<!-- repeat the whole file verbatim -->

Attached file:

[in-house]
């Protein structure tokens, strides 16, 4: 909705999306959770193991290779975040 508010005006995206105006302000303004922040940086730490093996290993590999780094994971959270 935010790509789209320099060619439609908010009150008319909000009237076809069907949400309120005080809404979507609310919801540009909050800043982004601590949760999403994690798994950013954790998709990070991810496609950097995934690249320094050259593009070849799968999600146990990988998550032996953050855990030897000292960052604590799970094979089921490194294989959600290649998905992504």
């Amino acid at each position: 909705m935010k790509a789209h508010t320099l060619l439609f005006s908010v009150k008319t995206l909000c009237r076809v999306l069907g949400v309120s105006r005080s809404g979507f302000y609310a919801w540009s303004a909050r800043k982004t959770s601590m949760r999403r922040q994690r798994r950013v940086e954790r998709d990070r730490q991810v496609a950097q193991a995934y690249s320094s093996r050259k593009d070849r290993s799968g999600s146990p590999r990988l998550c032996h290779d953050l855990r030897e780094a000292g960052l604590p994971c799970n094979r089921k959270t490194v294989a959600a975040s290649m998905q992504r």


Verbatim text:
[in-house]
């Protein structure tokens, strides 16, 4: 909705999306959770193991290779975040 508010005006995206105006302000303004922040940086730490093996290993590999780094994971959270 935010790509789209320099060619439609908010009150008319909000009237076809069907949400309120005080809404979507609310919801540009909050800043982004601590949760999403994690798994950013954790998709990070991810496609950097995934690249320094050259593009070849799968999600146990990988998550032996953050855990030897000292960052604590799970094979089921490194294989959600290649998905992504």
């Amino acid at each position: 909705m935010k790509a789209h508010t320099l060619l439609f005006s908010v009150k008319t995206l909000c009237r076809v999306l069907g949400v309120s105006r005080s809404g979507f302000y609310a919801w540009s303004a909050r800043k982004t959770s601590m949760r999403r922040q994690r798994r950013v940086e954790r998709d990070r730490q991810v496609a950097q193991a995934y690249s320094s093996r050259k593009d070849r290993s799968g999600s146990p590999r990988l998550c032996h290779d953050l855990r030897e780094a000292g960052l604590p994971c799970n094979r089921k959270t490194v294989a959600a975040s290649m998905q992504r």